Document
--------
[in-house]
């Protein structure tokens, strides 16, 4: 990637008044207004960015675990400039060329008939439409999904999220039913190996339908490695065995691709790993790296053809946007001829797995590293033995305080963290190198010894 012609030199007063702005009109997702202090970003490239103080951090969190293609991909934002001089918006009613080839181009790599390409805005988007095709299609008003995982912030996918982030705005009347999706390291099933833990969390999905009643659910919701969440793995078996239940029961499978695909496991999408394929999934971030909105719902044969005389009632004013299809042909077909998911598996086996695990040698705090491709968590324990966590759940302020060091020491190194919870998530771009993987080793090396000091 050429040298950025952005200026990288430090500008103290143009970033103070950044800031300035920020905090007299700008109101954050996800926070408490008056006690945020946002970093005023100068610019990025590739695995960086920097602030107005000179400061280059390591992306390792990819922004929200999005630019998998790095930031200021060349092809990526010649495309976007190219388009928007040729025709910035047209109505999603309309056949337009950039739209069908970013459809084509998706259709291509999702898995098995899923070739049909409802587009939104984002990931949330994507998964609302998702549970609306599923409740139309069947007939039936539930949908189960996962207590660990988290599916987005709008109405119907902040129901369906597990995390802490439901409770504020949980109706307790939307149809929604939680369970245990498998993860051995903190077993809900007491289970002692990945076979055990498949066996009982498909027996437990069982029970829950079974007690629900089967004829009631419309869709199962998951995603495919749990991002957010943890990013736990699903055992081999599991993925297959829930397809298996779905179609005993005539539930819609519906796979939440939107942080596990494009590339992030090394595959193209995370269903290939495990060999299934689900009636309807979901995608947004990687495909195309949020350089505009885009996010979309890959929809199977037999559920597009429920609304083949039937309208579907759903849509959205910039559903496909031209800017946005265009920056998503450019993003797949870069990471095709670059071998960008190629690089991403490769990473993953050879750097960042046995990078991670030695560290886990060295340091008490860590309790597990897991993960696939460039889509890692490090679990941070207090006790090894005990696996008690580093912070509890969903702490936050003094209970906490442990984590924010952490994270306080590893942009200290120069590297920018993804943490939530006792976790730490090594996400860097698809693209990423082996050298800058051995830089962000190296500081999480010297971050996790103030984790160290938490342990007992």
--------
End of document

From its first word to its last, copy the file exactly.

[in-house]
């Protein structure tokens, strides 16, 4: 990637008044207004960015675990400039060329008939439409999904999220039913190996339908490695065995691709790993790296053809946007001829797995590293033995305080963290190198010894 012609030199007063702005009109997702202090970003490239103080951090969190293609991909934002001089918006009613080839181009790599390409805005988007095709299609008003995982912030996918982030705005009347999706390291099933833990969390999905009643659910919701969440793995078996239940029961499978695909496991999408394929999934971030909105719902044969005389009632004013299809042909077909998911598996086996695990040698705090491709968590324990966590759940302020060091020491190194919870998530771009993987080793090396000091 050429040298950025952005200026990288430090500008103290143009970033103070950044800031300035920020905090007299700008109101954050996800926070408490008056006690945020946002970093005023100068610019990025590739695995960086920097602030107005000179400061280059390591992306390792990819922004929200999005630019998998790095930031200021060349092809990526010649495309976007190219388009928007040729025709910035047209109505999603309309056949337009950039739209069908970013459809084509998706259709291509999702898995098995899923070739049909409802587009939104984002990931949330994507998964609302998702549970609306599923409740139309069947007939039936539930949908189960996962207590660990988290599916987005709008109405119907902040129901369906597990995390802490439901409770504020949980109706307790939307149809929604939680369970245990498998993860051995903190077993809900007491289970002692990945076979055990498949066996009982498909027996437990069982029970829950079974007690629900089967004829009631419309869709199962998951995603495919749990991002957010943890990013736990699903055992081999599991993925297959829930397809298996779905179609005993005539539930819609519906796979939440939107942080596990494009590339992030090394595959193209995370269903290939495990060999299934689900009636309807979901995608947004990687495909195309949020350089505009885009996010979309890959929809199977037999559920597009429920609304083949039937309208579907759903849509959205910039559903496909031209800017946005265009920056998503450019993003797949870069990471095709670059071998960008190629690089991403490769990473993953050879750097960042046995990078991670030695560290886990060295340091008490860590309790597990897991993960696939460039889509890692490090679990941070207090006790090894005990696996008690580093912070509890969903702490936050003094209970906490442990984590924010952490994270306080590893942009200290120069590297920018993804943490939530006792976790730490090594996400860097698809693209990423082996050298800058051995830089962000190296500081999480010297971050996790103030984790160290938490342990007992």